Wednesday, April 27, 2005

Church Holidays

Rather an ambiguous title, that, but I'm not referring to the festivals of the Christian year, whose memory still lingers in some of our national days off work. (Can anyone else remember the half way house of Ascension Day as a child? We were expected to be in school, but were taken en masse to the nearest church for a service, and then had sticky cakes and orange squash instead of those dinky little bottles of milk at morning breaktime).
Rather, I've been inspired by Lilly, who was wondering why we're so fearful of allowing our faithful the odd Sunday off. I guess that the reality in the UK is that a high proportion of the congregation are notthere every week; certainly, in the rural benefice where we lived before my ordination, "regulars" were those who came to a particular service, even if that one only happened once a month. However, generally when people aren't with us on a Sunday, they aren't worshipping elsewhere, either, which is such a pity. There's a whole world out there, which its sad to miss out on...I wish I'd done a tad more visiting before going full-time, but at least I know something of what's on offer.
One of our recurring problems as we try to move things on in Charlton Kings, is that so many of the congregation have literally not worshipped anywhere else for a good 40 years. We can tell them that other places do things differently, but their mindset is such that they can't fully grasp that, and so believe that "the way we've always done things" is the only valid expression of church there is. We would love to take them for little outings to experience wider horizons in worship, but suspect there would be an outcry if there were no Parish Eucharist on even one Sunday. If we did arrange for a service while we went elsewhere, no prizes for guessing which members of the congregation would not be on the coach :-(


Tom said...

With the Bishop's permission ( its amazing how that deflects the aggro) - shut down completely one Sunday - give everyone a random ticket to one of say 20 other churches in the area -- meet up the next Sunday to discuss instead of the sermon - agenda it for the next PCC - have a big graffitti board for things that people found helpful or creative - eyes may be opened and hearts may be set on fire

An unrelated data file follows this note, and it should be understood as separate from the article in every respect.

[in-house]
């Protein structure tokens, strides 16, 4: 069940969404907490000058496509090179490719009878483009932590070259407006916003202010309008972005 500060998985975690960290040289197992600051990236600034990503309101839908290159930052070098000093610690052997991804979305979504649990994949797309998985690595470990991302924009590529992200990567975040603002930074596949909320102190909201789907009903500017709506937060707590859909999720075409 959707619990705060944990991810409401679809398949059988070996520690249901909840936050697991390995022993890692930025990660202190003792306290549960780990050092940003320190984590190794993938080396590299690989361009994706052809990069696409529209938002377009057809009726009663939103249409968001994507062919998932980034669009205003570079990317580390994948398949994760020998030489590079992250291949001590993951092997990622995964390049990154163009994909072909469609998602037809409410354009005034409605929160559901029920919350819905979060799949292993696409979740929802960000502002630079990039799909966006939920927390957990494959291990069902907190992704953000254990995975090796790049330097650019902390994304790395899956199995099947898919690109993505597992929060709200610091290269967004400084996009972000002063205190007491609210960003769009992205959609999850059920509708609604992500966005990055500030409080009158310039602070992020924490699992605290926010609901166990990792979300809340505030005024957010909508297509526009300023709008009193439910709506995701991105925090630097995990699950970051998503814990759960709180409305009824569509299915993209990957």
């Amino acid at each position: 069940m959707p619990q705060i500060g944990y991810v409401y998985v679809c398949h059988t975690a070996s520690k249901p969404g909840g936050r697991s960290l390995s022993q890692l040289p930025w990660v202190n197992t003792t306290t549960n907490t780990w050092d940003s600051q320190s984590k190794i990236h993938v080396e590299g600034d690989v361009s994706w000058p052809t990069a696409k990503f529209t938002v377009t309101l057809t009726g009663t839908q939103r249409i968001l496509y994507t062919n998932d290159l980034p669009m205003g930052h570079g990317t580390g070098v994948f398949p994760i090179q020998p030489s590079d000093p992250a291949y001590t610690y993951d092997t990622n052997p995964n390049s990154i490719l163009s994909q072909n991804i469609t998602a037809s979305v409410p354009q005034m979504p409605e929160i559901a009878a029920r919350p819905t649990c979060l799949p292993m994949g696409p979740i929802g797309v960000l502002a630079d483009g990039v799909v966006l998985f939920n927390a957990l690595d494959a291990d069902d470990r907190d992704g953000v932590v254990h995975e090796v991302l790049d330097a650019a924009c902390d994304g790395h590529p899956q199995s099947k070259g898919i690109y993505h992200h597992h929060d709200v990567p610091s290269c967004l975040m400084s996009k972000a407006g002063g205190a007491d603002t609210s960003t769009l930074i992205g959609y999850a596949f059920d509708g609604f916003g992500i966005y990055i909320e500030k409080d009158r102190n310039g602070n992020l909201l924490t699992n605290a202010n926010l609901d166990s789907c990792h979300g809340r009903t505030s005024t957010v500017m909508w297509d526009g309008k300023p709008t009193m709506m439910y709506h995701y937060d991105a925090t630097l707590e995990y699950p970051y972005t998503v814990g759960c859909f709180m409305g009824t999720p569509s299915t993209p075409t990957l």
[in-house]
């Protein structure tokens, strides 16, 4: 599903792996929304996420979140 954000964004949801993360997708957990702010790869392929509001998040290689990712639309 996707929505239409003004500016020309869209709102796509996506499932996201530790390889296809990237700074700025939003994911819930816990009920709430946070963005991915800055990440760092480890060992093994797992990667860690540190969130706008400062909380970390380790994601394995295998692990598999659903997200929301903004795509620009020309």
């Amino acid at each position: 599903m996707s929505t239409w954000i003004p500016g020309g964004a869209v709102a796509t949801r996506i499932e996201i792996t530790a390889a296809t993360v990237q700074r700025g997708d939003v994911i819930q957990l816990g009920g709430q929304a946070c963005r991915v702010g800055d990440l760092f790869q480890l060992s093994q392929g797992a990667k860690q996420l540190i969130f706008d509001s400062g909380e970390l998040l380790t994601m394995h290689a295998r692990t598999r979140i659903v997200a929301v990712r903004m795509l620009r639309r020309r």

John said...

Sundays off can be a great refresher for everyone - we have occasionally taken "holidays" to another local church and it's fun and enlightening (if only in the "thank goodness I don't come *here* every week" sense!). And lack of experience of anything else can be, I know, a severe hindrance to trying anything new; or, indeed, to trying anything old, either.

pax et bonum

Humble Secretary said...

Can you offer them some inducements to go and snoop around at other churches - like they can get two helpings of eucharist? Else encourage them on an low key unofficial "mystery worship" project - where they go out in twos or threes and have to find one thing they liked more and one thing they liked less about the other service. Or would they prefer to eat glass.

dave paisley said...

Working with our Diocesan youth program I get to travel to other parishes several times a year anyway, and it's always fun to see what you can learn about how other folks do things. However, Ivy Beckwith's original post (that inspired Lilly's) was about taking a break from organized church altogether.

While that's frowned upon for the laity I believe bishops take a pretty dim view of that for the clergy ;)